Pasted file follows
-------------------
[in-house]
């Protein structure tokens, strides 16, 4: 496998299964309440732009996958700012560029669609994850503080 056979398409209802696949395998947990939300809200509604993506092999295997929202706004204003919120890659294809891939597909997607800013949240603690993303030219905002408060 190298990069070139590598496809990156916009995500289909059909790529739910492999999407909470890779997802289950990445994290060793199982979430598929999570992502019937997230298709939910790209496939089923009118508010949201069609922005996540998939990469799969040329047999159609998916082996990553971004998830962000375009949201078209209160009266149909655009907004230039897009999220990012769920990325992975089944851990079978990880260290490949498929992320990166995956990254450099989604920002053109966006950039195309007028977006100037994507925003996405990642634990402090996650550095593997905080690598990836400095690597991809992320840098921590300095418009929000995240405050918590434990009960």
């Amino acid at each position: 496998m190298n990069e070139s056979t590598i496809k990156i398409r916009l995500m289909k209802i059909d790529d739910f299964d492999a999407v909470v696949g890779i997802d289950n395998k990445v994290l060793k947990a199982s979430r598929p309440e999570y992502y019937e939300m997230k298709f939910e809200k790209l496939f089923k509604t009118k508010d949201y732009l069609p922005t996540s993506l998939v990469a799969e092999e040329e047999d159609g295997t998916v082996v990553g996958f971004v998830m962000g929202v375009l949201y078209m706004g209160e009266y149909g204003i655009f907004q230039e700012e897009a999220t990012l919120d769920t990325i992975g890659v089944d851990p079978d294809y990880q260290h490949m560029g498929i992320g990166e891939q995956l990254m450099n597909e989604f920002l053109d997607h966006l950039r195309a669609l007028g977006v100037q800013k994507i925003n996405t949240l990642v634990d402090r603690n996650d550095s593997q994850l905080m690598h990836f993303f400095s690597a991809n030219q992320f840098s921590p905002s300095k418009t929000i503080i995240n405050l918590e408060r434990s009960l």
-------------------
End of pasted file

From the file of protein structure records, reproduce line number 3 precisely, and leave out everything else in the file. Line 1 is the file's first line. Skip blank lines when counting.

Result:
């Amino acid at each position: 496998m190298n990069e070139s056979t590598i496809k990156i398409r916009l995500m289909k209802i059909d790529d739910f299964d492999a999407v909470v696949g890779i997802d289950n395998k990445v994290l060793k947990a199982s979430r598929p309440e999570y992502y019937e939300m997230k298709f939910e809200k790209l496939f089923k509604t009118k508010d949201y732009l069609p922005t996540s993506l998939v990469a799969e092999e040329e047999d159609g295997t998916v082996v990553g996958f971004v998830m962000g929202v375009l949201y078209m706004g209160e009266y149909g204003i655009f907004q230039e700012e897009a999220t990012l919120d769920t990325i992975g890659v089944d851990p079978d294809y990880q260290h490949m560029g498929i992320g990166e891939q995956l990254m450099n597909e989604f920002l053109d997607h966006l950039r195309a669609l007028g977006v100037q800013k994507i925003n996405t949240l990642v634990d402090r603690n996650d550095s593997q994850l905080m690598h990836f993303f400095s690597a991809n030219q992320f840098s921590p905002s300095k418009t929000i503080i995240n405050l918590e408060r434990s009960l």